The Vega Star
Gig Seeker Pro

The Vega Star

Milwaukee, Wisconsin, United States

Milwaukee, Wisconsin, United States
Band Americana Alternative


This band has not uploaded any videos
This band has not uploaded any videos



"The Vega Star, Reviewed: The Night"

Bands will often up and change formula after they’ve made a comeback. For fans of Milwaukee’s the Vega Star, who began playing music together about seven years ago, only to pick up again in 2006, it’s a happy discovery that they haven’t changed much from their original sound of dark and brooding, southwestern style folk-country. Formed right around the time that Calexico and the Black Heart Procession took off, the Vega Star bring their own Midwestern flavor to somber balladry through a creationary environment of deep winters and limited daylight during the colder months.

The group’s recent release, The Night is exemplary of their return to form; a gorgeously spacious and mellow dive into the cooler shadows of the waters of indie folk. The first track, “The Well”, starts off with a rolling line of of twang-y acoustic guitars and dynamics created by the pattering of a ride cymbal building up vocalist Justin Rolbiecki’s tale of hopes and dreams found inside the depths of a wishing well. Vocal harmonizing comes to the forefront on the second track “The Error” and is emphasized in other songs throughout the album, providing the lightness needed from its otherwise introverted nature.

The Night plays up the acoustic guitar aspect heavily. A good chunk of their songs start with pickings and strummings, up-playing the album’s desolate nature and kicking off loping rhythms that emphasize the Vega Star’s penchant for vast sonic qualities and reverb that cradles their dark tunes of doubt into a sound that’s a cool-shadowed soundtrack to the beginning of summer. -

"If You Haven’t Heard – The Vega Star"

Sorry I have been remiss on the “If You Haven’t Heard” series here on Slowcoustic, but we have someone that you need to hear…if you haven’t heard. It’s corny I know, but sometimes it is simply a fact, The Vega Star is a band you will want to hear.

The Vega Star are a Wisconsin foursome that draws you into the swirling Indie rock shoegaze that is their new album “The Night” that was released in February of this year. Their debut album is fittingly titled, though not to be confused with depressing dark corners, it is meant to revel in the dusk, that time of night that you lose focus and can drift away and get lost in something – in this case the beauty of “The Night”. The current line up of Justin Rolbiecki | Jackson Messner | John Juchemich | Stephen DeLassus have created a great alt-folk rock album in “The Night”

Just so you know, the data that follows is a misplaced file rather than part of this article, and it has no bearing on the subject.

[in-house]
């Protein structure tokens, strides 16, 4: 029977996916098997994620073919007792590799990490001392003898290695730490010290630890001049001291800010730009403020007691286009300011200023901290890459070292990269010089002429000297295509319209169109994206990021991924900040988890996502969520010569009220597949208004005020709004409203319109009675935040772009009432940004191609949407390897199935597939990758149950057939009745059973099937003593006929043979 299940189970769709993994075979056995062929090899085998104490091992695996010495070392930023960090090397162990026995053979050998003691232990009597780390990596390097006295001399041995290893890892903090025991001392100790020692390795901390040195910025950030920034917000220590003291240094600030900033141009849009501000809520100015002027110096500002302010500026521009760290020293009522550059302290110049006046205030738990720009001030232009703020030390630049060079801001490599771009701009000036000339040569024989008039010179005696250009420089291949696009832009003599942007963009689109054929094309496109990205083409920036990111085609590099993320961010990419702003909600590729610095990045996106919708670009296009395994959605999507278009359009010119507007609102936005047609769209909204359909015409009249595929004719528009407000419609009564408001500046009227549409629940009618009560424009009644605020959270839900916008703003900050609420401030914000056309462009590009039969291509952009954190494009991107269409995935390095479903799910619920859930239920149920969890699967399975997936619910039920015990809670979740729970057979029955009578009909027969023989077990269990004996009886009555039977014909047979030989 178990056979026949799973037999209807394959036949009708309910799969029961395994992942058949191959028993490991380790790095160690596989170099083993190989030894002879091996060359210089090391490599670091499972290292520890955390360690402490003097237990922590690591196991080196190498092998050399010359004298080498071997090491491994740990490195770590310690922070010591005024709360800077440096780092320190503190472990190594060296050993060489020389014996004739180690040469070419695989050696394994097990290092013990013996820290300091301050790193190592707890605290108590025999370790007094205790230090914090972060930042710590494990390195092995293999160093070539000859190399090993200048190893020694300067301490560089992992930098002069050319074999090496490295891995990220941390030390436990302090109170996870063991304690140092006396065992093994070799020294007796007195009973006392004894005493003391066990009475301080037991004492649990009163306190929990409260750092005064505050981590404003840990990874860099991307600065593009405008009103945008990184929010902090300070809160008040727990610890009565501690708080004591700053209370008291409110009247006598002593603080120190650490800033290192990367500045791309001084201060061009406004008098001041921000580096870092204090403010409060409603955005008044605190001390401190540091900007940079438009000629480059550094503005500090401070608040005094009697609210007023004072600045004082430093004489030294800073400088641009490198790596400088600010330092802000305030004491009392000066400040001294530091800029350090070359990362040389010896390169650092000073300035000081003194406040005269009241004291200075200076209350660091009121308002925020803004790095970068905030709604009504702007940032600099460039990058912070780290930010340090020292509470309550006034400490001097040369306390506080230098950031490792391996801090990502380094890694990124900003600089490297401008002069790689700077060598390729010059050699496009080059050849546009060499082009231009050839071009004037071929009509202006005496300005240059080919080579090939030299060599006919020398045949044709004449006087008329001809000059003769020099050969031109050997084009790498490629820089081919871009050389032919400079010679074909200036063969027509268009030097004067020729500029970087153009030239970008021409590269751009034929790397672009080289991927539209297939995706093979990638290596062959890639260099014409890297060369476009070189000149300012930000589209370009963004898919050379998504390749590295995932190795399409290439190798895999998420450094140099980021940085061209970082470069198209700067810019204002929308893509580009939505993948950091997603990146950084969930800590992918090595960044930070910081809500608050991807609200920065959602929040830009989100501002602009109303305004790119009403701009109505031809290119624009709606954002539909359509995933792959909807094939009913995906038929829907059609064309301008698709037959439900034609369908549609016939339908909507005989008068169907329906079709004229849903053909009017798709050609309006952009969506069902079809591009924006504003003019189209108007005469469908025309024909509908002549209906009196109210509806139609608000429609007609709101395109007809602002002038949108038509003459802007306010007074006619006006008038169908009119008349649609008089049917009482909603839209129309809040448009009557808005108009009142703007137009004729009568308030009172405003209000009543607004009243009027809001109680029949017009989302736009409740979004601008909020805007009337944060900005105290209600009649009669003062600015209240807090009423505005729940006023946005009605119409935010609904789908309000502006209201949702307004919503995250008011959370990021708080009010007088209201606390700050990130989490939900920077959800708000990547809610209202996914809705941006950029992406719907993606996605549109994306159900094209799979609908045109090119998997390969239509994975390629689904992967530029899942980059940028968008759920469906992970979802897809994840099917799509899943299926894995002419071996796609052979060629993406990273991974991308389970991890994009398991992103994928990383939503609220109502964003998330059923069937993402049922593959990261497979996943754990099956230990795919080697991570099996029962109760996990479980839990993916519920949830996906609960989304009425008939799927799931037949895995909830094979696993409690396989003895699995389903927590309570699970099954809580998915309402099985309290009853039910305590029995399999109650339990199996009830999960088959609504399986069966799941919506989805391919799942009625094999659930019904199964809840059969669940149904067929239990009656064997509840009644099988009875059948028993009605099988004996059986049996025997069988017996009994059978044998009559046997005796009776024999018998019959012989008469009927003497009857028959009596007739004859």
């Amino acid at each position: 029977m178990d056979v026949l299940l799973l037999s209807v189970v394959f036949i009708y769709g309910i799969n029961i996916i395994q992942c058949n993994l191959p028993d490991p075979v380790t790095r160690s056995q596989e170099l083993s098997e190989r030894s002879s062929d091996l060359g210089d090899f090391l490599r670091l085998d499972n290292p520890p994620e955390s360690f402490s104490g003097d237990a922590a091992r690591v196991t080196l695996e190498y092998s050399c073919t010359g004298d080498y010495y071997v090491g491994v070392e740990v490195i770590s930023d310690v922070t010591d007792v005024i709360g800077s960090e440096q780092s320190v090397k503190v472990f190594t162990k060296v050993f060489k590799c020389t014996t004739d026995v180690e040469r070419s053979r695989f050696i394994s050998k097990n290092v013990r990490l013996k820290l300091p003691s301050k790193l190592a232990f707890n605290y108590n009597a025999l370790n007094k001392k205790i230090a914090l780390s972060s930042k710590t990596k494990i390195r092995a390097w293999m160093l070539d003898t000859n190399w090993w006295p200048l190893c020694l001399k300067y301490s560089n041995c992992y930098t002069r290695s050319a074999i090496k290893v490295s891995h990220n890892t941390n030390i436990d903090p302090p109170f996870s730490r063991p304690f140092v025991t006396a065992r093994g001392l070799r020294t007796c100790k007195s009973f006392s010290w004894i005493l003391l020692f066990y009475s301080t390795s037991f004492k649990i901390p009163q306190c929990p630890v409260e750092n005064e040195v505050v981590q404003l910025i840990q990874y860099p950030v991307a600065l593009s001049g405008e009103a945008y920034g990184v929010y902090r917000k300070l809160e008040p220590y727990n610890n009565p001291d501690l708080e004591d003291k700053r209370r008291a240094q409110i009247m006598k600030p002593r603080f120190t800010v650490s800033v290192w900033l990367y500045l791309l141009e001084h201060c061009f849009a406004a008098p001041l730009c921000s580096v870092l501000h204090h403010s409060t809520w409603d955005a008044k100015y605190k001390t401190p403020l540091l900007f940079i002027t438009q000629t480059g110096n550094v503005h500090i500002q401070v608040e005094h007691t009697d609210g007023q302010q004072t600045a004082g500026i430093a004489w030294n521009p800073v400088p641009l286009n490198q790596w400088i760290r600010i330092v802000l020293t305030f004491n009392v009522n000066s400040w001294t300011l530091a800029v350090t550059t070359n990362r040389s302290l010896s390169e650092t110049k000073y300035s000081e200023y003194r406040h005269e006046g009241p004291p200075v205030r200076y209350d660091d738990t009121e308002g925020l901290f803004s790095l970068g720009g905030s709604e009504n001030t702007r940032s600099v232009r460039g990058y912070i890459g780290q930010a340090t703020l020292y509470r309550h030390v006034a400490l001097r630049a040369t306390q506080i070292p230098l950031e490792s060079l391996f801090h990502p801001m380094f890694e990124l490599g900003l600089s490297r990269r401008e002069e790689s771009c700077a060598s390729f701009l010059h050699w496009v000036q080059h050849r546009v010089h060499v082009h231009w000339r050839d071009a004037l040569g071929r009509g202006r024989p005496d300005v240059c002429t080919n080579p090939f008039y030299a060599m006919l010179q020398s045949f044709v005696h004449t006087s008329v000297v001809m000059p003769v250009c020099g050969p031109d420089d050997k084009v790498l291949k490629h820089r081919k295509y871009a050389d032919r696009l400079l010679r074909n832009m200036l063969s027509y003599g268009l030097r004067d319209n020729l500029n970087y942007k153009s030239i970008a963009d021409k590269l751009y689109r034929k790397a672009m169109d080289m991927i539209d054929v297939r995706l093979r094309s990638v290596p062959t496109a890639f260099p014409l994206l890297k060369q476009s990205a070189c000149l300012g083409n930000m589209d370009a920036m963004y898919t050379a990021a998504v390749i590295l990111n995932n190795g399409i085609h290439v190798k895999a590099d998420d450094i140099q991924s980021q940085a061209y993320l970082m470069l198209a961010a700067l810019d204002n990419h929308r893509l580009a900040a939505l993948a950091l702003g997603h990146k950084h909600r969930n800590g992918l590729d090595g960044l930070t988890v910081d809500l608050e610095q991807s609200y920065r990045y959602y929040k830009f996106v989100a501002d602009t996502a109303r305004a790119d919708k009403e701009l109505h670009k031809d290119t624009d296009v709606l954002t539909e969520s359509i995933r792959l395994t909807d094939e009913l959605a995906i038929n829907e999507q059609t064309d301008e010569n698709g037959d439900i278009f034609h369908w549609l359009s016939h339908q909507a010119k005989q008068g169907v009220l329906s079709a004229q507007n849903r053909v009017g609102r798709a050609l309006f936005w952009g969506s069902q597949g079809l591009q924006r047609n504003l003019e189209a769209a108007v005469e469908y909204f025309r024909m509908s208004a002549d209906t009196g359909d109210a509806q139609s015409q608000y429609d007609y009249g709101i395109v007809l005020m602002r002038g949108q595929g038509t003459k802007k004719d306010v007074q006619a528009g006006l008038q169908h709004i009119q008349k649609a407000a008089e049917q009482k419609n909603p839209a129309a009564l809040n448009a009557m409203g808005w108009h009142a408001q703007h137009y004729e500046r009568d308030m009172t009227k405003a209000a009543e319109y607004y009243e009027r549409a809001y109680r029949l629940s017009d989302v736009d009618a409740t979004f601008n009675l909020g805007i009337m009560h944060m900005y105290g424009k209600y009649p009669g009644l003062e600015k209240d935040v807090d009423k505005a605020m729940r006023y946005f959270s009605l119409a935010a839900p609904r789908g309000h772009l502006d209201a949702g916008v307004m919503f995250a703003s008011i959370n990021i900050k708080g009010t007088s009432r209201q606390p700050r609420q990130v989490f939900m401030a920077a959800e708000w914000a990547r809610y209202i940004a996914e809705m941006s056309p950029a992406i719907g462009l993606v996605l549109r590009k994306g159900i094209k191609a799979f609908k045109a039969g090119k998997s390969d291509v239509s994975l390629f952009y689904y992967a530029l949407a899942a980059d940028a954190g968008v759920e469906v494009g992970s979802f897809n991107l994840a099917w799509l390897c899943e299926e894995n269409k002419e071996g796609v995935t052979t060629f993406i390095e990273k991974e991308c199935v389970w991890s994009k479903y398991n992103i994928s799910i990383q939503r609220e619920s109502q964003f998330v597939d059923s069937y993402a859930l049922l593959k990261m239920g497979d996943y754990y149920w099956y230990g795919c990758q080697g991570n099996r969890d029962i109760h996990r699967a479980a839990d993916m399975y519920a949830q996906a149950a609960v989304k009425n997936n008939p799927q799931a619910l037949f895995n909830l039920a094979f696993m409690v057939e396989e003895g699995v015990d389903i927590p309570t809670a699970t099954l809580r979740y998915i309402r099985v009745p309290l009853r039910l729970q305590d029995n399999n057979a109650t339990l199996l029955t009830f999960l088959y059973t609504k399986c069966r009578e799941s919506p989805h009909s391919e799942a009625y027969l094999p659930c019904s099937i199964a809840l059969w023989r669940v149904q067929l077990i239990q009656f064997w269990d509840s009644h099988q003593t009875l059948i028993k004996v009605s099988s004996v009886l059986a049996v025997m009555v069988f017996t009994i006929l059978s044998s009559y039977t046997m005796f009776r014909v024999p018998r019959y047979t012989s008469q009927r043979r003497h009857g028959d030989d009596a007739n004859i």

To start off, their debut album “The Night” is comparable to a more band orientated Gravenhurst. So anyone knowing the folk noir of Gravenhurst can enjoy a folk-Americana noir from The Vega Star. I also don’t want anyone to get the impression this is your indie-pop shoegaze either, it is more your indie-rock version. I dare say that the album isn’t entirely a trip down “Sad Bastard Lane”, but might actually be secretly hiding a bit of rock band in despair. I wouldn’t be too surprised if the band is secretly lurking behind a veil of sombre song crafting that can effectively lead to a great stage performance.

I also must apologize for being a bit all over the map on this “review”, but the album can be an enigma at times. There seems to be a common thread that I keep tugging at, one that keeps providing more to sink my teeth into. There is modern day 60’s Psychedelia in “The Lullaby” that has the band doing a sombre march through dark times, while a track such as “The Cell” shows a bit of folk Americana wrapped in the “Stone and Steel” of a prison lament. And there is more, 10 tracks more to be a bit more accurate. You might also find additional stand outs including “The Collector” and “The Wicked” that continue down the path along some terrific gothic rock – this is a band that would close out your Austin evening in style, if you know what I mean. -